Dave Kennon: A Tiger is Not Going to Eat You

A Tiger Will Not Eat Your Returns - Dave Kennon

Dave Kennon, Kennon Financial

In last week’s article, I cited a truly amazing study. Dalbar Inc., for the past 24 years has been tracking portfolio returns.

1. First, they looked at what the stock market returned.

2. Then they looked at what actual human investors made investing in the stock market.

Are you ready for their findings?

1. The stock market (S&P 500) had an average annual return of over 10% during that time period.

2. Human investor’s average return? 4%

How is this possible?

Very simply, humans are emotional.  Humans and emotions are a bad combination when it comes to successful investing.

I hear it every week in my office.  “Dave, I lost a ton of money in 2008.  I can’t let that happen again. I’m retired now and if I lose all my money I have a BIG problem.”

While I empathize with their discomfort, I can’t help but think to myself, “Your brain is exaggerating the losses and forgetting the gains.”

What do I mean, exactly?  Let’s take a look at stock market returns over the past ten years. (source)

 2008

-37%

2009

+26%

2010+15%
2011+2%
2012+16%
2013+32%
2014+13%
2015+1%
2016+12%
2017+21%

Here is a statement I rarely hear: “Dave, minus a couple bad years, I have made a ton of money by sticking with a plan and staying the course.”

This phenomenon is known to the psychological community as “negativity bias.”  Very simply, human beings are hard-wired to focus on the negative and dismiss the positive.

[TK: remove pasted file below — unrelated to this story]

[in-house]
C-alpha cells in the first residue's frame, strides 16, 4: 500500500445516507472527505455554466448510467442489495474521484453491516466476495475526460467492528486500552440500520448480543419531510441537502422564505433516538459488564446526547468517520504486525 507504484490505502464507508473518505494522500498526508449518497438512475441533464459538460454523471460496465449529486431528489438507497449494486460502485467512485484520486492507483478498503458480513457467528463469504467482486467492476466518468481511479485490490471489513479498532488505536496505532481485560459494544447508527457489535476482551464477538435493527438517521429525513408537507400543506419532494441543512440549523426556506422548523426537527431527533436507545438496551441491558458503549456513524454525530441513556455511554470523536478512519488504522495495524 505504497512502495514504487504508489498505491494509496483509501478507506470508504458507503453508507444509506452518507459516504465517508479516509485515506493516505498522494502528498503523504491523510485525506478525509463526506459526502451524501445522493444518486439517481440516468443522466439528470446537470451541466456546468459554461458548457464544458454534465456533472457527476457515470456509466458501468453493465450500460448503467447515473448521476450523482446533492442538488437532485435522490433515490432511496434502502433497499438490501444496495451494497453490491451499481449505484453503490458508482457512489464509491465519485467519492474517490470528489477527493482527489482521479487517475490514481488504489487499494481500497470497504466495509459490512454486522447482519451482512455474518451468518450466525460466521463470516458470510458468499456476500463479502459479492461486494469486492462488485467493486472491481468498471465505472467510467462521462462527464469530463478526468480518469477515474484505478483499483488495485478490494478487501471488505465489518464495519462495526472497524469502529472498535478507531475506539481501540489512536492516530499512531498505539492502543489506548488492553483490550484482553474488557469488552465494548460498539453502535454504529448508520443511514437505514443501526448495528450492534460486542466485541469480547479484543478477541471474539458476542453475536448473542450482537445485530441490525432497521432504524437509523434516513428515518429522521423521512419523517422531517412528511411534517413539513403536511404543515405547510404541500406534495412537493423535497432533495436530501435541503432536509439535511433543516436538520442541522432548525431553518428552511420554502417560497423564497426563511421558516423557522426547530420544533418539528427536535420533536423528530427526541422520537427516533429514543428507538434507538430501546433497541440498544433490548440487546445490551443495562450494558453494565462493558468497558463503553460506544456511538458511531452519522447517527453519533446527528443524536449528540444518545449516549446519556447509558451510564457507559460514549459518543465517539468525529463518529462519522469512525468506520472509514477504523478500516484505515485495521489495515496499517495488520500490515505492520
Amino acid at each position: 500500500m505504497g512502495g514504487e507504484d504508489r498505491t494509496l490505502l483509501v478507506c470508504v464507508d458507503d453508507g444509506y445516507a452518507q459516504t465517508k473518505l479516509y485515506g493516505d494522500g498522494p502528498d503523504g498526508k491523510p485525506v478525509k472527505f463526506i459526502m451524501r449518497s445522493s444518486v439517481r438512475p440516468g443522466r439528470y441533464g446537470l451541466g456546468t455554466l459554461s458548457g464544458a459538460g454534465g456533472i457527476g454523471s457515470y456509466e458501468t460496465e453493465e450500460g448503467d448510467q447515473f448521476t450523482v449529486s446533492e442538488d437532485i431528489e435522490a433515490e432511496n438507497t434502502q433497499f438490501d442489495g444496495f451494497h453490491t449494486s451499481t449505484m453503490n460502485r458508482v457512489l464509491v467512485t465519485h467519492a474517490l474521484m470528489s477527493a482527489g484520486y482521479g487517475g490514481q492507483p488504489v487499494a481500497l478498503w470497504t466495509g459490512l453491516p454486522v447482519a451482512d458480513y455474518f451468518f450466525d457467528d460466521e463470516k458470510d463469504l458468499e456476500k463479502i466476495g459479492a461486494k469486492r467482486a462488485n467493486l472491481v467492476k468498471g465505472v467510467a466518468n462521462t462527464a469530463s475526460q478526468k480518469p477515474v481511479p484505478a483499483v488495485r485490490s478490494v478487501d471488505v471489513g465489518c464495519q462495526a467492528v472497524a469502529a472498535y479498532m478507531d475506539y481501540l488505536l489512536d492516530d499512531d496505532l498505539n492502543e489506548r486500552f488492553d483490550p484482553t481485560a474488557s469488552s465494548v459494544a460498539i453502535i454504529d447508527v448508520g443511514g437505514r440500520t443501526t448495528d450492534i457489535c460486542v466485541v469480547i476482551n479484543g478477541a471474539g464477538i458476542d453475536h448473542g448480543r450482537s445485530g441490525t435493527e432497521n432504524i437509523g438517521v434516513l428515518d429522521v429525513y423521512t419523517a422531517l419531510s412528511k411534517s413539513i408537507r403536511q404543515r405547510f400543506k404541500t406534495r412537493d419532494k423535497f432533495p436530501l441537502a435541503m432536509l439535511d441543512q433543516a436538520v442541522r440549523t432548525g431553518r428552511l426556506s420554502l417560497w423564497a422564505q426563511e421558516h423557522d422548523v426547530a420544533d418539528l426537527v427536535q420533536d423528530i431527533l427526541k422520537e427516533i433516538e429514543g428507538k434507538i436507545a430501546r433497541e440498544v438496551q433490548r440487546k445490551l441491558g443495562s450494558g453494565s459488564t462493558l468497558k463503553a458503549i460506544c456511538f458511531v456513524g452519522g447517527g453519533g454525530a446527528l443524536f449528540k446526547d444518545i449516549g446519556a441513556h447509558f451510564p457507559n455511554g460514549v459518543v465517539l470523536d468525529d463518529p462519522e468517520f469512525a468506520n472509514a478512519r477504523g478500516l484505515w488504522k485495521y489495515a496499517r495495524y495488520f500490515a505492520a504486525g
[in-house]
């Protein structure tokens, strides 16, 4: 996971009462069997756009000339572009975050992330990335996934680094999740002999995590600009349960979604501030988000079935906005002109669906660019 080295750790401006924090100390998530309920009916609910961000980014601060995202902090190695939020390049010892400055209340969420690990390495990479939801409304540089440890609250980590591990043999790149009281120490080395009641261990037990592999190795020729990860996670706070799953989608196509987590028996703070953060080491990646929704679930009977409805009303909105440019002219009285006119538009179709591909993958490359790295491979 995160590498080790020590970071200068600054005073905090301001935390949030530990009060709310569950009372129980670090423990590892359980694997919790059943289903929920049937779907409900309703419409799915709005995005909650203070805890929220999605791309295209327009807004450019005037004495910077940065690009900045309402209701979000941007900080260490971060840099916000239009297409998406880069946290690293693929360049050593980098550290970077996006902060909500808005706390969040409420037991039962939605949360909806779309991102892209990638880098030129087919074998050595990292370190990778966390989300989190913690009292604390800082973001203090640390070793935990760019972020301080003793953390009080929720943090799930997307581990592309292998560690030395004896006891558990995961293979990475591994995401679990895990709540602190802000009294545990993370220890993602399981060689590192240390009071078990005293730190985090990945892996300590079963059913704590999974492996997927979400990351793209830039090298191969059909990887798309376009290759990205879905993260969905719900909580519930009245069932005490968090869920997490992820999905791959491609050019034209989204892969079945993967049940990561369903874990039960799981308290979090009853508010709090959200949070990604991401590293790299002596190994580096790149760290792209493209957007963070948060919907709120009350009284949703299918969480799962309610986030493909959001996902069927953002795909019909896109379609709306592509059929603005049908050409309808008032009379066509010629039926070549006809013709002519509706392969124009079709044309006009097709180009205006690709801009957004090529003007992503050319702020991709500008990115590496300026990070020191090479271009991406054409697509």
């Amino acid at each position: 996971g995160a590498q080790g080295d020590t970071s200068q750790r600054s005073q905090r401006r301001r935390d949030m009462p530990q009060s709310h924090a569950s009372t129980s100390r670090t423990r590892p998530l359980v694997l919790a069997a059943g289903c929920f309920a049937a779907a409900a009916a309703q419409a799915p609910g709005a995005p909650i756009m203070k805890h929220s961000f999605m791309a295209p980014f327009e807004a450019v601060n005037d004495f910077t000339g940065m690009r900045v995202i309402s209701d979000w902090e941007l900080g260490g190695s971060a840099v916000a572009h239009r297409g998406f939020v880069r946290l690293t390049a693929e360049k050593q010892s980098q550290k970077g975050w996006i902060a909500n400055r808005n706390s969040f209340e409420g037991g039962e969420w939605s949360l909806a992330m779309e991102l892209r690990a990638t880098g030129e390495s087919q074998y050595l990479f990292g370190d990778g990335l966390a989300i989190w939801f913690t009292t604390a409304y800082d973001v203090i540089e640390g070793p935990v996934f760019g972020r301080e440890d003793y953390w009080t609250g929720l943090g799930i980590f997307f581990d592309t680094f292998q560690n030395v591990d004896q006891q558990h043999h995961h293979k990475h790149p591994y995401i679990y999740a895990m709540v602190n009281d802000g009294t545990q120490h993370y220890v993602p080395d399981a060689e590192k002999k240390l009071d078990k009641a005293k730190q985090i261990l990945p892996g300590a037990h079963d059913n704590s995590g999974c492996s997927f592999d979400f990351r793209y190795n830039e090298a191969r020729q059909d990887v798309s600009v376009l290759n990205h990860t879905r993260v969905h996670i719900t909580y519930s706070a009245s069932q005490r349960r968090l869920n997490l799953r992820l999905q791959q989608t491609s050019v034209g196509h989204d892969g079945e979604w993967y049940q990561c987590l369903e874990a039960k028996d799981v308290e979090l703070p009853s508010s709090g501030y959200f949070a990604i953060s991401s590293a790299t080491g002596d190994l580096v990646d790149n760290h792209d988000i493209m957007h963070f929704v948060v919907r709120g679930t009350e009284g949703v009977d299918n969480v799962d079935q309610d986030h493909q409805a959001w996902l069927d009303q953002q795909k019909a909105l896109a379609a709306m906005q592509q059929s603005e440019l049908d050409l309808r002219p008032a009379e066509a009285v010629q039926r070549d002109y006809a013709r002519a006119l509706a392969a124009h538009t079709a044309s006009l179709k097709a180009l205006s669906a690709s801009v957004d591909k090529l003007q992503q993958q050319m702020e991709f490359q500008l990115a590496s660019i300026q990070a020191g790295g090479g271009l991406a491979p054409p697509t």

Imagine living in a cave 10,000 years ago.  Tigers are trying to eat you, neighboring tribes are trying to kill you, and danger lurks around every corner.  If you don’t focus on the dangers, you die.

I have not had a single client eaten by a tiger.  Or a bear for that matter.

This same programming today could sabotage your retirement, and, in particular, your finances.  If all you do is remember the negative, you forget the overall big picture.

All of this goes back to Baby Boomers’ rather skewed perspective on the stock market.  You are being asked to trust a financial instrument that, by its very nature, is volatile and unpredictable.  Of course, it might stress you out.

So what is the solution to this dilemma?  You. Have. To. Stay. The. Course.

I know. It goes against your instincts and “gut-feelings.”  It goes against all kinds of stuff you hear in the news.  But you have to fight back.  You have to trust in the process, knowing that you have decades of economic history to back up your decisions.

Just to review:

1. The markets are never “due” for a crash.

2. One certain month does not have better historical returns than another. (source)

3. Elections have zero long-term bearings on the stock market. (source)

4. Waiting for the market to go down before you invest doesn’t work. At all.

5. Nobody has ever been able to consistently time the markets.  Ever.

I have an extremely rewarded job.  As an objective, third-party advisor, I am able to help my clients navigate the ups and downs of the economy.  But if I could give everyone who is reading this article a piece of advice:

Stop thinking about your investments.  Turn off the financial news. Put a plan in place and don’t deviate from it.  I know you can do it!

Hopefully each week I am able to help put your mind at ease and stop you from making emotional decisions when it feels like the tiger is about to pounce.

Be Blessed,

 

Dave Kennon, Kennon Financial 

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